I wasn’t sure about going out this evening, I was really tired from a long day of working in the office and then back at the company flat. Time had sort of run away and it was nine thirty before we realised what had happened, I was starving. I didn’t fancy walking anywhere, but at the same time I knew I should get off my arse and go somewhere, as I might not be back next week, so it could be my last chance so sample Italian craft beer on draft.
While in the Gradi Plato beer shop, I was recommend to go to Brasserie 4:20, the chap said that if I liked Bir & Fud and Ma Che Siete Venuti a Fà, then I’d love 4:20. The problem was getting the motivation to go, I really couldn’t be arsed, I had to force myself down the stairs and into a taxi. I’m glad I got a taxi though, as 4:20 is quite a long way from the company flat, probably twice the distance that Bir & Fud is.
I was keeping a look out from the side of the taxi, the instruction I had were to look for a large green 4:20 sign, if I’d blinked, I’d have missed it, the taxi driver did. The sign is on the frontage of the building, it doesn’t stick out, so you can’t see it coming, Via Portuense is a long road, so keep your eye peeled.
I didn’t bother looking at the menu, I wanted to be inside and drinking a beer, I just wasn’t prepared for what was on the other side of the door. It’s quite a modern interior, gleaming chrome taps and pumps, off set with some beery things here and there, but the walls are mainly dominated by large black boards telling what there is to eat and drink.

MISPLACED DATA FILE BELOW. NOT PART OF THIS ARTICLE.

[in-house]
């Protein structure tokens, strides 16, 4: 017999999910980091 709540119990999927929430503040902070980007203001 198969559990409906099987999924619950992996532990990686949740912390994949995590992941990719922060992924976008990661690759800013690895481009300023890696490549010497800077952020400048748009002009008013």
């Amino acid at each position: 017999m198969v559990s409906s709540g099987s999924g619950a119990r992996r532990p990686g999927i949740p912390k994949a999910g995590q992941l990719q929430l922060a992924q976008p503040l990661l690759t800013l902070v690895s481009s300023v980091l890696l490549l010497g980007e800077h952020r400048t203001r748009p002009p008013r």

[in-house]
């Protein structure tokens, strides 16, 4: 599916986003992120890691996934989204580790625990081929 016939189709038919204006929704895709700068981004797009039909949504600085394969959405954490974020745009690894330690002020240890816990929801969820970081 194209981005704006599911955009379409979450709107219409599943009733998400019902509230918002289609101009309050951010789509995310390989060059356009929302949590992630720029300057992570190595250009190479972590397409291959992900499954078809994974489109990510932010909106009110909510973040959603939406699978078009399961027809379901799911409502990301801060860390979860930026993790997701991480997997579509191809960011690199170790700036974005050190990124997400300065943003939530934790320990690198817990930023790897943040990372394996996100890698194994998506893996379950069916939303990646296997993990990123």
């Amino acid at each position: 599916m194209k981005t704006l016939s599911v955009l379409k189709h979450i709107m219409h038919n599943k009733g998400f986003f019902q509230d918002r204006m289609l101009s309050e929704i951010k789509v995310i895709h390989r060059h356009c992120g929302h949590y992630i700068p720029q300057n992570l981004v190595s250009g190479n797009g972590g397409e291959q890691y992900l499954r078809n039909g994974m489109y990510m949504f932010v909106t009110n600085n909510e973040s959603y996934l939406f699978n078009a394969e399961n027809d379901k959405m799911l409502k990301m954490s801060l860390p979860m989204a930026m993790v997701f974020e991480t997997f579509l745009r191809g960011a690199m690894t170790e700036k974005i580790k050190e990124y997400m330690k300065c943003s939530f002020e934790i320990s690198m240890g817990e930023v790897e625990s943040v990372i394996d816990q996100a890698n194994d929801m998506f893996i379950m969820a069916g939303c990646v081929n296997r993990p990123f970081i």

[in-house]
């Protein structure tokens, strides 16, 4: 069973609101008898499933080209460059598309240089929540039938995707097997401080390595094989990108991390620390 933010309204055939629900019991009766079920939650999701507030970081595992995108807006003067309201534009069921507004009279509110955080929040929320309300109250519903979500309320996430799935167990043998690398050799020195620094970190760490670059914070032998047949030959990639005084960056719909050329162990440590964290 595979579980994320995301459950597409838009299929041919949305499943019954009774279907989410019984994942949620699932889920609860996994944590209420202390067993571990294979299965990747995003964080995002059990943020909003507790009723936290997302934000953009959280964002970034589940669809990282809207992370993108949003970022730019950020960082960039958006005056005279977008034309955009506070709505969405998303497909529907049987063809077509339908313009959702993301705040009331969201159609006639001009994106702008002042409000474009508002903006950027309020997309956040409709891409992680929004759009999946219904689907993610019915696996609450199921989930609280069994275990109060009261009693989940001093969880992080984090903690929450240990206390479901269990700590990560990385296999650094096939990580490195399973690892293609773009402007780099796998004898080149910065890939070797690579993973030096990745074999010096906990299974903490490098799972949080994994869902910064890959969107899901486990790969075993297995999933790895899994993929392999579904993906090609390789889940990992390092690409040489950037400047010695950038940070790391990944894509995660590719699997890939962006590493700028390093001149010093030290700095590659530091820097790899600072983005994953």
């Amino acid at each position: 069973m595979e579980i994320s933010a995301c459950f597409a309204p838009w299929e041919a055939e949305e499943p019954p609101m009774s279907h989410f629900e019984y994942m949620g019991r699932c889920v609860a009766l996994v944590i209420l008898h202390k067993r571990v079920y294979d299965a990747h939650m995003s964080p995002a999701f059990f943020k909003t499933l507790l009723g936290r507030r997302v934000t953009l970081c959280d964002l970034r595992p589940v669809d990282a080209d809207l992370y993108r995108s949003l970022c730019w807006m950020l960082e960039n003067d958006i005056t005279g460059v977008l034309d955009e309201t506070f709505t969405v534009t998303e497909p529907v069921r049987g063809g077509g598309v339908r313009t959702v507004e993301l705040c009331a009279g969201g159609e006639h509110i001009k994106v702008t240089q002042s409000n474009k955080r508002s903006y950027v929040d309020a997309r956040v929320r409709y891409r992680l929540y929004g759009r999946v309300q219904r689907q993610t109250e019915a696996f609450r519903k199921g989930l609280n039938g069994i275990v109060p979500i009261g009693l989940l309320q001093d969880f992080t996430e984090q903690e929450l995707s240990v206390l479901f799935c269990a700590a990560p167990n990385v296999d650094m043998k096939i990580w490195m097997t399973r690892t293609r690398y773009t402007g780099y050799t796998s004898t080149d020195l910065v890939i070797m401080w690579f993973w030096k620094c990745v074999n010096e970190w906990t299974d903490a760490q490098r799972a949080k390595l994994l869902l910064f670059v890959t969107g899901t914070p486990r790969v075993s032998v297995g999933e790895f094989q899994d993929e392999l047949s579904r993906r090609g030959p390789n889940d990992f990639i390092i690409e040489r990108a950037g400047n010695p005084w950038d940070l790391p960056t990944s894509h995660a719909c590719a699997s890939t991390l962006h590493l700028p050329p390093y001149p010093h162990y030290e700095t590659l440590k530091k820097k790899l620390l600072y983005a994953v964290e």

They have 12 hand pumps that were dispensing 11 real ales and 15 taps which were dispensing 14 beers from keg. If that isn’t enough beer, the wall behing the bar was covered in bottles from Mikkeller, De Molen, AleSmith, Port Brewing, The Lost Abbey, I could go on, but you get the picture. They also had four large free standing fridges full of lambic beers of various ages, some of which look seriously old.
There was almost too much choice, so I asked for an Italian craft beer, only to be told thet they didn’t sell Italian beer (this isn’t quite true, they have some in bottles, but none on pump or tap). I couldn’t pass up the chance to try some De Molen from cask, so I plumped for an Amerikaans, which was very drinkable but the body didn’t quite live up to the nose.
It turns out that Brasserie 4:20 doubles as a fish restaurant, which is a bit of an issue if you’re a vegetarian (if you eat fish you’re not a vegetarian). So I asked if they could do something for me, they got the chef out for a chat and he produced this wonderful fettuccine dish with asparagus, tomato, garlic and some other stuff, it was perfect. It’s wonderful when places go out of their way to ensure you have something amazing to eat.
I decided to have a couple more De Molen beers before heading back to the flat. Amarillo is just as awesome on draft as it is in the bottle. Rasputin was totally different to the bottle I had last year, it was just this huge soft malt bomb, not what I was expecting. I had an amazing evening and would have stayed for a few more given half the chance, but I needed to get back.
I decided to walk back to the flat along the Tiber, once I got to the Trastevere area I decided I had room for a small one and popped into Ma Che Siete Venuti a Fà. It was really busy and I could hardly get to the bar, not that made any difference as the staff appeared to be uninterested this evening and took ages serving anyone. So I necked a Grassroots Winter IPA and headed straight back to the flat.